Germany and England: Background of Conflict, 1848-1894

Germany and England: Background of Conflict, 1848-1894

Germany and England: Background of Conflict, 1848-1894

Germany and England: Background of Conflict, 1848-1894

Excerpt

In January, 1871, the German Empire was proclaimed at Versailles. It was the moment of which patriots had dreamed. "As on the raised benches of an amphitheatre the nations will group themselves around Germany to behold the great tournament," Heine had prophesied a generation before; and now the nations were indeed watching this scene in the palace of Louis XIV. By proclaiming their empire in the Hall of Mirrors, the Germans were paying back old scores, not merely to the Bourbons but to the medieval Capetian and Valois rulers of France. "Once in a beer-cellar at Göttingen," Heine had warned, "I heard a young Teuton say that revenge must be had on the French for Conradin of Hohenstaufen whom they beheaded at Naples [in 1268]. You have long forgotten that. But we forget nothing." Those old wounds inflicted by France could, in victory, be forgiven. Forgiven were the Danes, too, since Schleswig- Holstein had been won for the new Germany. Habsburg Austria, so triumphantly vanquished in 1866, could be Germany's friend. Russia had won the gratitude of Germans by preventing the intervention of other powers when Bismarck was creating united Germany. Even in the flush of victory, Germans forgot no wrongs, real or fancied, inflicted on their divided country in centuries past, by France, by Austria, by Russia; but in victory they could forgivemuch.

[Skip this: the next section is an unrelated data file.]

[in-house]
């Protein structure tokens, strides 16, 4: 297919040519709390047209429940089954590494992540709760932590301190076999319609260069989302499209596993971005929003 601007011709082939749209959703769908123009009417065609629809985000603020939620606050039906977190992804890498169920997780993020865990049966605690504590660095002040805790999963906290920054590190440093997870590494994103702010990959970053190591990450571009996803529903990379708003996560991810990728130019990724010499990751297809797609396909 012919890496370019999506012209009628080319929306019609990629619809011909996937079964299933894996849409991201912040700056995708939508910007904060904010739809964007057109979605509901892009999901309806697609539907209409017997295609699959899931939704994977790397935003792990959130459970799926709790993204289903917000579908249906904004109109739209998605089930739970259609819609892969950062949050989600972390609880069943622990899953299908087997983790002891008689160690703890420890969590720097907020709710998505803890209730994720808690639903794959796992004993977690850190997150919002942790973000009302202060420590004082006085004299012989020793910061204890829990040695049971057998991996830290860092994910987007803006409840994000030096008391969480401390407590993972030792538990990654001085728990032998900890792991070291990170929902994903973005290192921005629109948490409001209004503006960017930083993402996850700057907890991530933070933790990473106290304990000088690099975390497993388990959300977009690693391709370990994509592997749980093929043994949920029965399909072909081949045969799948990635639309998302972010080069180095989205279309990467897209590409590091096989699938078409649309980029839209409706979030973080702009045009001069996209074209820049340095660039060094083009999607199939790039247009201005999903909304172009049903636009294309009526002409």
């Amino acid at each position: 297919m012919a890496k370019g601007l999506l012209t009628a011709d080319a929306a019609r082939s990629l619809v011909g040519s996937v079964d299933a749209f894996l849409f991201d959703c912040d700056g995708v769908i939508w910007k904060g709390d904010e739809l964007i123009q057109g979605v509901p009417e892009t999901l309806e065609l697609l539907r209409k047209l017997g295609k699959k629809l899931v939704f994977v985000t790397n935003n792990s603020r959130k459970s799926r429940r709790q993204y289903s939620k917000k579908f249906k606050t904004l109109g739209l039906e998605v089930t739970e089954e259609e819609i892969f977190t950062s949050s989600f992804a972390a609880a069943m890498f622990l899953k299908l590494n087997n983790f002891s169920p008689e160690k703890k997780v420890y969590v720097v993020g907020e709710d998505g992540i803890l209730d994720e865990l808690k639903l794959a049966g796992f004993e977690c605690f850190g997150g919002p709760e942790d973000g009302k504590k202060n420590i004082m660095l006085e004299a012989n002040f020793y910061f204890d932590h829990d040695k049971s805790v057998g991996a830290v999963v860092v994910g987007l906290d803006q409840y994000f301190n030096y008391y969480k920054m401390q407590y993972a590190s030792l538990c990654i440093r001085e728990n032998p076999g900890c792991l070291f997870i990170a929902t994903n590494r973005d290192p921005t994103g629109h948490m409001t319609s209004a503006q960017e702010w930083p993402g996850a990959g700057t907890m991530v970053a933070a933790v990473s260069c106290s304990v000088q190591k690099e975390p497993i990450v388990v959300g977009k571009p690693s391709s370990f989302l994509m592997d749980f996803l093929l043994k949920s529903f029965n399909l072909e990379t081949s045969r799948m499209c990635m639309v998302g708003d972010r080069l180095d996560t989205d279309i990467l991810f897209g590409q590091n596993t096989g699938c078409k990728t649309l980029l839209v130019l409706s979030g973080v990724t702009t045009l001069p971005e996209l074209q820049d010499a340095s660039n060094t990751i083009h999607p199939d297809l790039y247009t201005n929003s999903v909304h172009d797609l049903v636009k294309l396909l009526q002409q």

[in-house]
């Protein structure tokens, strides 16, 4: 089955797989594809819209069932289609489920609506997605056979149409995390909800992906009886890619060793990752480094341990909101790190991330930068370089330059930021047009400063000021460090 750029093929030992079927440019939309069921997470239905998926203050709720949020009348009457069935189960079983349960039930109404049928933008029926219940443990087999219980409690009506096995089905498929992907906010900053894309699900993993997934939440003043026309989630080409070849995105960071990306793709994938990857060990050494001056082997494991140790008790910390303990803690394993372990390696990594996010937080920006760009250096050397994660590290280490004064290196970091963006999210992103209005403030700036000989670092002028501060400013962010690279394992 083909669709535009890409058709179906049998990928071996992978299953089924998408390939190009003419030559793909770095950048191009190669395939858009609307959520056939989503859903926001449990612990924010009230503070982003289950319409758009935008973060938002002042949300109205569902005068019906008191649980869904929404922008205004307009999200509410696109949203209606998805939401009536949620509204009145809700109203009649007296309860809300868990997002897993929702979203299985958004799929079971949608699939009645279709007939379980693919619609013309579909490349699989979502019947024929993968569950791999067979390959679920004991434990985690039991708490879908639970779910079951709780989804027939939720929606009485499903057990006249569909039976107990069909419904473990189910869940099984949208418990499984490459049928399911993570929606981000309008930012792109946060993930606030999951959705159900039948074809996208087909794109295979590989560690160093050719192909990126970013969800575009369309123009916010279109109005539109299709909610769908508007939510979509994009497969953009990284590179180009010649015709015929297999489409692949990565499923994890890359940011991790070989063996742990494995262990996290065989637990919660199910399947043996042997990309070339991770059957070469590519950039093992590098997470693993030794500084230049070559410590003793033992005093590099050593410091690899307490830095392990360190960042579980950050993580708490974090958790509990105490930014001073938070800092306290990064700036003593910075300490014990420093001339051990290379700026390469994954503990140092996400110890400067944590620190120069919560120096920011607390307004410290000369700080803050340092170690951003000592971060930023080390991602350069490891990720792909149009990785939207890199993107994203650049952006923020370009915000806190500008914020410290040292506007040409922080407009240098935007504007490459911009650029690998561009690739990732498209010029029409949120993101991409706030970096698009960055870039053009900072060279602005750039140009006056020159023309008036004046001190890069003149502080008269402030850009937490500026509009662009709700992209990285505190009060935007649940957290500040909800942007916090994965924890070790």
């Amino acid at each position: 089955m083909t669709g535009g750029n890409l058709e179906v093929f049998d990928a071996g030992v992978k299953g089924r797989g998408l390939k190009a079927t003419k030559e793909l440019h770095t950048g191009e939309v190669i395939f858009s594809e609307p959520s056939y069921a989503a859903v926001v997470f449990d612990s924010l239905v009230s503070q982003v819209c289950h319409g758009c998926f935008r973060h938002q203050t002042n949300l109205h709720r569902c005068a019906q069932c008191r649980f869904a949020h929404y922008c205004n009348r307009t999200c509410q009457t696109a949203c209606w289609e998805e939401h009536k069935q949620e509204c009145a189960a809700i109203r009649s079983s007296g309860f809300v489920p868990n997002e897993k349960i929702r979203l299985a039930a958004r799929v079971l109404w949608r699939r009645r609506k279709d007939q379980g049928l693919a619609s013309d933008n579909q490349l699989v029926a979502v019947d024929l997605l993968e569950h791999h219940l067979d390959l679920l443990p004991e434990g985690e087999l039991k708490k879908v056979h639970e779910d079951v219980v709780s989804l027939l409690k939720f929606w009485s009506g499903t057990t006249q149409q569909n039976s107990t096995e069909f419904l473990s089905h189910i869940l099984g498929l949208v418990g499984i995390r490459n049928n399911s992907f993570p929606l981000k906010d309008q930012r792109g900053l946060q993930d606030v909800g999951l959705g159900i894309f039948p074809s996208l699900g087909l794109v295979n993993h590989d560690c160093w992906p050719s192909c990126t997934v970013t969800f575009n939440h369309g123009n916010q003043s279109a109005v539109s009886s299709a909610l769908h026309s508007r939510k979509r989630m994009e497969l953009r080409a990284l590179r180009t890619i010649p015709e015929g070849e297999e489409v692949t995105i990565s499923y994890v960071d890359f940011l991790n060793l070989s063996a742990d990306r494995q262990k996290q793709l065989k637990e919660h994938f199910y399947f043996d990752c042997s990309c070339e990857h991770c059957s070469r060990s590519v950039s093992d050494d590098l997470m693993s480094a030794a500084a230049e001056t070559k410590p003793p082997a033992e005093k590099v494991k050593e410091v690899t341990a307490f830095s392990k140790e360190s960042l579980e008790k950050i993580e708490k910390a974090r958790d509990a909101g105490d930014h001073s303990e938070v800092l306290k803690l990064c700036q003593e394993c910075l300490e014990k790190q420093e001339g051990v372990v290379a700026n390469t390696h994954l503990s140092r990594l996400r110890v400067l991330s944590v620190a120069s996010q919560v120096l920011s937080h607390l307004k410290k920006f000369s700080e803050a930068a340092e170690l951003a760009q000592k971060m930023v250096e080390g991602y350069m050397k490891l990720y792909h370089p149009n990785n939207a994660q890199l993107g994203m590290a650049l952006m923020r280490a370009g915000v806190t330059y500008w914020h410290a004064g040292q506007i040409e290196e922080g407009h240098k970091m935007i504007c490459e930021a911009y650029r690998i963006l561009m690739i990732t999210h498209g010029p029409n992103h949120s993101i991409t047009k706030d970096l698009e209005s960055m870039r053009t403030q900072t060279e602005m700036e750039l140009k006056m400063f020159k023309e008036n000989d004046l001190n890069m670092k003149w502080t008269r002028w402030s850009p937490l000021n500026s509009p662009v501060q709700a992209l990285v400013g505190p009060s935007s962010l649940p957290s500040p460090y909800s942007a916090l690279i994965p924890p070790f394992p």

England had been neither Germany's friend nor Germany's conquered foe during these years past; so the sins of England were neither forgotten nor forgiven. Patiently and meticulously, German students recounted the old tale. The ruthlessness of the medieval Hanseatic League was forgotten; but the blows struck at the Hanse merchants by the Tudors were remembered. The Machiavellianism of Frederick the Great was ignored when the . . .

Search by... Author
Show... All Results Primary Sources Peer-reviewed

Oops!

An unknown error has occurred. Please click the button below to reload the page. If the problem persists, please try again in a little while.